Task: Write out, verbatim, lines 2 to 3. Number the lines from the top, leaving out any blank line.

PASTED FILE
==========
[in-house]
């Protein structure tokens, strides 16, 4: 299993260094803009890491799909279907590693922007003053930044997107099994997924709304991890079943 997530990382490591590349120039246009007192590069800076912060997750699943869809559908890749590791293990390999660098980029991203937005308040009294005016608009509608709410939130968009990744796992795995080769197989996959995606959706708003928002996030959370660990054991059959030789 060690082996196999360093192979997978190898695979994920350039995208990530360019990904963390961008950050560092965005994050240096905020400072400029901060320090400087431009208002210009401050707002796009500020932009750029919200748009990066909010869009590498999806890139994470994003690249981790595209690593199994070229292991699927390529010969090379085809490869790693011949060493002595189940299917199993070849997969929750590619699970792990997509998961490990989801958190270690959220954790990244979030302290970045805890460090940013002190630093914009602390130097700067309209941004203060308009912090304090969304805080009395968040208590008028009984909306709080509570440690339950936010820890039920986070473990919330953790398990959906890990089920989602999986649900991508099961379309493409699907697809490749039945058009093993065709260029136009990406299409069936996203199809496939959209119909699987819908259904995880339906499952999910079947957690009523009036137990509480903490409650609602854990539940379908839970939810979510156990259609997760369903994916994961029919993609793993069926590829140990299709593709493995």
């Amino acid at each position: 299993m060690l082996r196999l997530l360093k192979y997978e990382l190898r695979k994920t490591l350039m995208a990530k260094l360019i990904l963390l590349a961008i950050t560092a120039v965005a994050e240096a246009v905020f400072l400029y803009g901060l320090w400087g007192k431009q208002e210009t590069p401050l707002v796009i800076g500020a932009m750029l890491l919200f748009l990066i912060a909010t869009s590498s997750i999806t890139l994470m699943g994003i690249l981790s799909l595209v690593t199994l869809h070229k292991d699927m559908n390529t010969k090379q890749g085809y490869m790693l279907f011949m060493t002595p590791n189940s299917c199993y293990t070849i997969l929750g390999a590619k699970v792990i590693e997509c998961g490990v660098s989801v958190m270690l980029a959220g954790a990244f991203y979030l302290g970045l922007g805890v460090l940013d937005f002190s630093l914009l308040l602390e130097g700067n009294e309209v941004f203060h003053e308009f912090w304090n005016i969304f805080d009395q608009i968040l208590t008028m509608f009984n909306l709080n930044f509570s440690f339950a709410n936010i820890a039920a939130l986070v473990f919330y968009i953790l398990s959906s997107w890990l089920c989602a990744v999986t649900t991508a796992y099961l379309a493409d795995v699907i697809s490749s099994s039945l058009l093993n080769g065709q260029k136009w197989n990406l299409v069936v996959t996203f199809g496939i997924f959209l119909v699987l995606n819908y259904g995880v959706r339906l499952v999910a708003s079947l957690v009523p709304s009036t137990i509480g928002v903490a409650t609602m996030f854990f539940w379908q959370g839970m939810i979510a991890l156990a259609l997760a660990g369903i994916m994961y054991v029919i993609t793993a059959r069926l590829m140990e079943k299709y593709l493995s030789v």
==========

């Protein structure tokens, strides 16, 4: 299993260094803009890491799909279907590693922007003053930044997107099994997924709304991890079943 997530990382490591590349120039246009007192590069800076912060997750699943869809559908890749590791293990390999660098980029991203937005308040009294005016608009509608709410939130968009990744796992795995080769197989996959995606959706708003928002996030959370660990054991059959030789 060690082996196999360093192979997978190898695979994920350039995208990530360019990904963390961008950050560092965005994050240096905020400072400029901060320090400087431009208002210009401050707002796009500020932009750029919200748009990066909010869009590498999806890139994470994003690249981790595209690593199994070229292991699927390529010969090379085809490869790693011949060493002595189940299917199993070849997969929750590619699970792990997509998961490990989801958190270690959220954790990244979030302290970045805890460090940013002190630093914009602390130097700067309209941004203060308009912090304090969304805080009395968040208590008028009984909306709080509570440690339950936010820890039920986070473990919330953790398990959906890990089920989602999986649900991508099961379309493409699907697809490749039945058009093993065709260029136009990406299409069936996203199809496939959209119909699987819908259904995880339906499952999910079947957690009523009036137990509480903490409650609602854990539940379908839970939810979510156990259609997760369903994916994961029919993609793993069926590829140990299709593709493995």
């Amino acid at each position: 299993m060690l082996r196999l997530l360093k192979y997978e990382l190898r695979k994920t490591l350039m995208a990530k260094l360019i990904l963390l590349a961008i950050t560092a120039v965005a994050e240096a246009v905020f400072l400029y803009g901060l320090w400087g007192k431009q208002e210009t590069p401050l707002v796009i800076g500020a932009m750029l890491l919200f748009l990066i912060a909010t869009s590498s997750i999806t890139l994470m699943g994003i690249l981790s799909l595209v690593t199994l869809h070229k292991d699927m559908n390529t010969k090379q890749g085809y490869m790693l279907f011949m060493t002595p590791n189940s299917c199993y293990t070849i997969l929750g390999a590619k699970v792990i590693e997509c998961g490990v660098s989801v958190m270690l980029a959220g954790a990244f991203y979030l302290g970045l922007g805890v460090l940013d937005f002190s630093l914009l308040l602390e130097g700067n009294e309209v941004f203060h003053e308009f912090w304090n005016i969304f805080d009395q608009i968040l208590t008028m509608f009984n909306l709080n930044f509570s440690f339950a709410n936010i820890a039920a939130l986070v473990f919330y968009i953790l398990s959906s997107w890990l089920c989602a990744v999986t649900t991508a796992y099961l379309a493409d795995v699907i697809s490749s099994s039945l058009l093993n080769g065709q260029k136009w197989n990406l299409v069936v996959t996203f199809g496939i997924f959209l119909v699987l995606n819908y259904g995880v959706r339906l499952v999910a708003s079947l957690v009523p709304s009036t137990i509480g928002v903490a409650t609602m996030f854990f539940w379908q959370g839970m939810i979510a991890l156990a259609l997760a660990g369903i994916m994961y054991v029919i993609t793993a059959r069926l590829m140990e079943k299709y593709l493995s030789v």